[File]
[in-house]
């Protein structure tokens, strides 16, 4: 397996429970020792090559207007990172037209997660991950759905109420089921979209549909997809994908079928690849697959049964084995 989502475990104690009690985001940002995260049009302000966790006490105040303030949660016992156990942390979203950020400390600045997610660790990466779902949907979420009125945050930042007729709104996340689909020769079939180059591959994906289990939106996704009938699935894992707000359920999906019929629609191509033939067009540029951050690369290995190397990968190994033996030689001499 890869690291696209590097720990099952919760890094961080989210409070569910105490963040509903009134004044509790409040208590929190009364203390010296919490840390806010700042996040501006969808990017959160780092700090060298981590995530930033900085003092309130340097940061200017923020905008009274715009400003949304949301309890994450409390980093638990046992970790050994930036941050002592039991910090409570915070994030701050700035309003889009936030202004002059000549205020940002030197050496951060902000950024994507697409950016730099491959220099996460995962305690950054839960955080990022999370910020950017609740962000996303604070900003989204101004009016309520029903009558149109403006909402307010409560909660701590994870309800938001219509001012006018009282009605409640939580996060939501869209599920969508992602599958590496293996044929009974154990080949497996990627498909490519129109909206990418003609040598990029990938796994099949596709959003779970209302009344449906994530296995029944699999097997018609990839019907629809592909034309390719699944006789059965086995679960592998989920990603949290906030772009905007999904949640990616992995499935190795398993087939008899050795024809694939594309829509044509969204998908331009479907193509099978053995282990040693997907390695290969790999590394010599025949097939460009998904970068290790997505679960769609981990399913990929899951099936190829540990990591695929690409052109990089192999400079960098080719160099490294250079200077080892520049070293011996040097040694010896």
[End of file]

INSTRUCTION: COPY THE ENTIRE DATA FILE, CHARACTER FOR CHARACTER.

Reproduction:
[in-house]
């Protein structure tokens, strides 16, 4: 397996429970020792090559207007990172037209997660991950759905109420089921979209549909997809994908079928690849697959049964084995 989502475990104690009690985001940002995260049009302000966790006490105040303030949660016992156990942390979203950020400390600045997610660790990466779902949907979420009125945050930042007729709104996340689909020769079939180059591959994906289990939106996704009938699935894992707000359920999906019929629609191509033939067009540029951050690369290995190397990968190994033996030689001499 890869690291696209590097720990099952919760890094961080989210409070569910105490963040509903009134004044509790409040208590929190009364203390010296919490840390806010700042996040501006969808990017959160780092700090060298981590995530930033900085003092309130340097940061200017923020905008009274715009400003949304949301309890994450409390980093638990046992970790050994930036941050002592039991910090409570915070994030701050700035309003889009936030202004002059000549205020940002030197050496951060902000950024994507697409950016730099491959220099996460995962305690950054839960955080990022999370910020950017609740962000996303604070900003989204101004009016309520029903009558149109403006909402307010409560909660701590994870309800938001219509001012006018009282009605409640939580996060939501869209599920969508992602599958590496293996044929009974154990080949497996990627498909490519129109909206990418003609040598990029990938796994099949596709959003779970209302009344449906994530296995029944699999097997018609990839019907629809592909034309390719699944006789059965086995679960592998989920990603949290906030772009905007999904949640990616992995499935190795398993087939008899050795024809694939594309829509044509969204998908331009479907193509099978053995282990040693997907390695290969790999590394010599025949097939460009998904970068290790997505679960769609981990399913990929899951099936190829540990990591695929690409052109990089192999400079960098080719160099490294250079200077080892520049070293011996040097040694010896």